Automotive Manufacturers Launch HPC Network in North America

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After the NACS boom, the next big development in fast-charging is on the horizon in North America: seven major car manufacturers have joined forces to build a fast-charging network with at least 30,000 charging points there.

BMW, General Motors, Honda, Hyundai, Kia, Mercedes-Benz and Stellantis have announced plans to establish a joint venture for this purpose before the end of the year, according to a press release published by all seven companies. The new charging stations will be accessible to battery-electric vehicles of all brands that use CCS or NACS connectors. Of the seven new partners, General Motors and Mercedes-Benz had committed to NACS for their North American models, meaning that they will install the NACS charging socket in their vehicles from 2025, and no longer the CCS1 connection.

The fact that the charging stations will have corresponding cables for both charging systems is important for the intended promotion: as is well known, the US government has made a CCS connection a prerequisite – other charging plugs can, but do not have to be offered. “The fast chargers are thus expected to meet or exceed the requirements of the U.S. National Electric Vehicle Infrastructure (NEVI) programme,” according to the notices.

The first charging stations of the merger are scheduled to open in the summer of 2024 in the USA and at a later date in Canada. Each location will be equipped with “several high-performance DC fast charging points”. However, no minimum or maximum number is mentioned, nor is the charging power specified yet – but it is likely to be at least 150 kW. The charging stations will be set up in easily accessible locations and, where possible, will offer canopies and amenities such as toilets, catering and retail – in the immediate vicinity or the same building complex.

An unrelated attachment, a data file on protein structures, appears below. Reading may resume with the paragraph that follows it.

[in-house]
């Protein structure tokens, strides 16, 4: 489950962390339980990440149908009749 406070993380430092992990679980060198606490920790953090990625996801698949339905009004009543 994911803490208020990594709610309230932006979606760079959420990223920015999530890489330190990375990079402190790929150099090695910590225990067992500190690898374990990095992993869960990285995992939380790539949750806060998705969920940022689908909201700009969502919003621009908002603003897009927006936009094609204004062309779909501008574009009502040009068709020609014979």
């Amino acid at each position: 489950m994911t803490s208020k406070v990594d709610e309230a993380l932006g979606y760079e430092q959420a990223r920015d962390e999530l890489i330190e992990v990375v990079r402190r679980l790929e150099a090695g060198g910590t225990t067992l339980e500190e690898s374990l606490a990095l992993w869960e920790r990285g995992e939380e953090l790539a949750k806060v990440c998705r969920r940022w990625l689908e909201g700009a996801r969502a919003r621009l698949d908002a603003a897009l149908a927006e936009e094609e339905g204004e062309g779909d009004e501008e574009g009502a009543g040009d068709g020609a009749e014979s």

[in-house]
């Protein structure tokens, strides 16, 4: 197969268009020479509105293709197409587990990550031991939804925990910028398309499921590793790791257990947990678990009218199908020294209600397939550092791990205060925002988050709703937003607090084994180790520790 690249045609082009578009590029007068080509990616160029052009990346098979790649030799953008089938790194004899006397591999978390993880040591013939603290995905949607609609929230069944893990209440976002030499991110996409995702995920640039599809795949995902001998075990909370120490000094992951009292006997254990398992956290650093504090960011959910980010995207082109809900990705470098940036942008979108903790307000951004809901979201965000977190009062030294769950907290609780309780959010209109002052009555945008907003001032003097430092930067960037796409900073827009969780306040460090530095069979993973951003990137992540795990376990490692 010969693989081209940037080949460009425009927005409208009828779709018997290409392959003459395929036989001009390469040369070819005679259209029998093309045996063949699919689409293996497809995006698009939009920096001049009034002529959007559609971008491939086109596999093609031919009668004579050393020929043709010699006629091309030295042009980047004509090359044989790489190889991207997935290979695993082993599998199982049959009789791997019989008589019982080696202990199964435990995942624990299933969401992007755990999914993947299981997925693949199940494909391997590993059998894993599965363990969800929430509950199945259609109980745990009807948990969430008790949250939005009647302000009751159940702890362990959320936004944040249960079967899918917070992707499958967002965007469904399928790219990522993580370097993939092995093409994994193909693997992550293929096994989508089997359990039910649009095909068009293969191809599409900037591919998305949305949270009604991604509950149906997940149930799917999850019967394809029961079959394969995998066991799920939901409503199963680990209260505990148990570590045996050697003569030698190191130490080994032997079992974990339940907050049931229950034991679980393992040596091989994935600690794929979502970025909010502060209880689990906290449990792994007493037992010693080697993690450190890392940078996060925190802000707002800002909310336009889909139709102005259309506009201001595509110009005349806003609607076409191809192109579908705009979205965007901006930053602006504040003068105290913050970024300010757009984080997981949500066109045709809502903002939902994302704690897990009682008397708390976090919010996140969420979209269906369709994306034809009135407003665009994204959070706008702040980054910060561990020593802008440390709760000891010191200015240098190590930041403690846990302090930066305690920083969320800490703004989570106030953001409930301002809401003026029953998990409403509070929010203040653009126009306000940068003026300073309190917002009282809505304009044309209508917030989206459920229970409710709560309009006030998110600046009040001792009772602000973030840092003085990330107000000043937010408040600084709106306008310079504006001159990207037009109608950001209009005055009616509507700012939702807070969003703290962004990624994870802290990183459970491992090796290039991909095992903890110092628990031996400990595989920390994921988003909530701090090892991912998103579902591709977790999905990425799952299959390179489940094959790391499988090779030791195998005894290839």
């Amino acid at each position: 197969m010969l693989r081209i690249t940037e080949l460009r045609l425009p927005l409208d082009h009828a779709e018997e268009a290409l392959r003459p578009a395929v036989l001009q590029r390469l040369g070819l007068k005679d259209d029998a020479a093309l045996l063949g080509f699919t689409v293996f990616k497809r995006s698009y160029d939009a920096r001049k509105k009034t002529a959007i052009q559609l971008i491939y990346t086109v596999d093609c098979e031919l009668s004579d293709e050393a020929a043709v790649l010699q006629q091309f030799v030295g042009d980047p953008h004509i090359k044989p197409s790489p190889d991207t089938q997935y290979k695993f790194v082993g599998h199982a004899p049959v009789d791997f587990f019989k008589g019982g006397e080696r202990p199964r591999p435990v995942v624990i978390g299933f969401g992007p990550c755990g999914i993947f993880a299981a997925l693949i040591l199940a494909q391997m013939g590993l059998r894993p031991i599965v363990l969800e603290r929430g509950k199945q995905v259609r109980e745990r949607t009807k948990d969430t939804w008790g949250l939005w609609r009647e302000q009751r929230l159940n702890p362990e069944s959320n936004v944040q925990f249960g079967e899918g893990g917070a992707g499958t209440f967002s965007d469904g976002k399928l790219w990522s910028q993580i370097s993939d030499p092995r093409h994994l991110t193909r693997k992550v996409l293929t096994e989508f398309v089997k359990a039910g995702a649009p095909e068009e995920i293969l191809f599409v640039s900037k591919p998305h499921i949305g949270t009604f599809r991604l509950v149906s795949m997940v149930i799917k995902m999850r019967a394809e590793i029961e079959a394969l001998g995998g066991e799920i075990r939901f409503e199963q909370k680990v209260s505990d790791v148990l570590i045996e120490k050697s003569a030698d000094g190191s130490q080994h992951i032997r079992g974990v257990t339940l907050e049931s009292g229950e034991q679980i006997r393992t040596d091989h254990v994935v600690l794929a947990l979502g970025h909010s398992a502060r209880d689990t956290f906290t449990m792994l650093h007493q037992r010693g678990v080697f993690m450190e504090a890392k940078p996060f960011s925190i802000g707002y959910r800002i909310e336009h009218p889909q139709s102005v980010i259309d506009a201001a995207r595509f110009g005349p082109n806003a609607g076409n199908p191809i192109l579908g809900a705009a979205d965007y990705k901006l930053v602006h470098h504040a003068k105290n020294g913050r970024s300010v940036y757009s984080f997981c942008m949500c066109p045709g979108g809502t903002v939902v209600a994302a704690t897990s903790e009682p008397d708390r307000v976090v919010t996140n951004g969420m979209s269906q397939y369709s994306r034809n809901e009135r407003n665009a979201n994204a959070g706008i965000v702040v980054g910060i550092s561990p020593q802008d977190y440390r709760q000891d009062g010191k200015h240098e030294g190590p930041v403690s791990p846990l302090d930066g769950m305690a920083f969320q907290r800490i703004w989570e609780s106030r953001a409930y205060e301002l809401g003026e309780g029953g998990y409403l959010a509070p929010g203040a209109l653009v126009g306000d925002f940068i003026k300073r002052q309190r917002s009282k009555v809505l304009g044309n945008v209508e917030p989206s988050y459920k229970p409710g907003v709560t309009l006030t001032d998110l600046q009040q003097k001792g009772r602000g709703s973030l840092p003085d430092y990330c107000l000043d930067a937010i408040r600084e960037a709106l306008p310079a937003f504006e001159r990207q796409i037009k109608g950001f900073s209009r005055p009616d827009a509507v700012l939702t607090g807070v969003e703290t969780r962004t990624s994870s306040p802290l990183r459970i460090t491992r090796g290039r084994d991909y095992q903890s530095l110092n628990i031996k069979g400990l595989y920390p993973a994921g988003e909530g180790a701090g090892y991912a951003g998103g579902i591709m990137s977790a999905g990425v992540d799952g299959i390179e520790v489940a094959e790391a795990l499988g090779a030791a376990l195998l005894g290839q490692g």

Reliable charging network is the goal

What the partners do emphasise, however, is the reliability they are aiming for – reliability is consistently cited as an asset of the Tesla Supercharger network (and thus one of the reasons for the NACS change), along with distribution. In addition, there are to be some “flagship locations” that are to be equipped with “additional amenities for a first-class charging experience” in order to “provide a glimpse of the future of charging”. This is not described in more detail, but it could be a stay lounge or other services around the charging park.

According to the US Department of Energy, there were around 32,000 publicly accessible DC fast charging stations available in the US in July 2023 – with a planned 30,000 charging points, the new alliance would almost double that number. The North American Supercharger network currently comprises 12,000 charging points, but will continue to expand.

It is not yet known exactly what the new charging alliance means for the German carmakers’ previous plans. Mercedes had announced its own global HPC network in January, which was to start in North America. Since the Stuttgart-based company’s NACS announcement, it has been revealed that this network will support both CCS and NACS. Since all seven announcements are word-for-word as mentioned, no statement from Mercedes on the future of its own charging network is yet known. And the HPC network of VW’s subsidiary Electrify America, which was previously considered one of the most reliable CCS networks in North America, is now getting serious competition.

“North America is one of the world’s most important car markets – with the potential to be a leader in electromobility,” says BMW CEO Oliver Zipse. “Accessibility to high-speed charging is one of the key enablers to accelerate this transition. Therefore, seven automakers are forming this joint venture with the goal of creating a positive charging experience for EV consumers.”

Mercedes CEO Ola Källenius added: “The fight against climate change is the greatest challenge of our time. What we need now is speed – across political, social and corporate boundaries. To accelerate the shift to electric vehicles, we’re in favor of anything that makes life easier for our customers.”

It is also interesting to note that Hyundai and Kia are founding members of the alliance – the Korean companies had previously “looked into” NACS integration, but were concerned as the Superchargers are rated at 400 volts – and thus Hyundai Motor Group’s 800-volt models will not be able to take advantage of their fast charging capabilities. “Hyundai’s investment in this project aligns with our ‘Progress for Humanity’ vision in making sustainable transportation more accessible,” said Hyundai CEO Jaehoon Chang. “Hyundai’s expertise in electrification will help redefine the charging landscape and we look forward to working with our other shareholders as we create this expansive high-powered charging network.”

Source : Electrive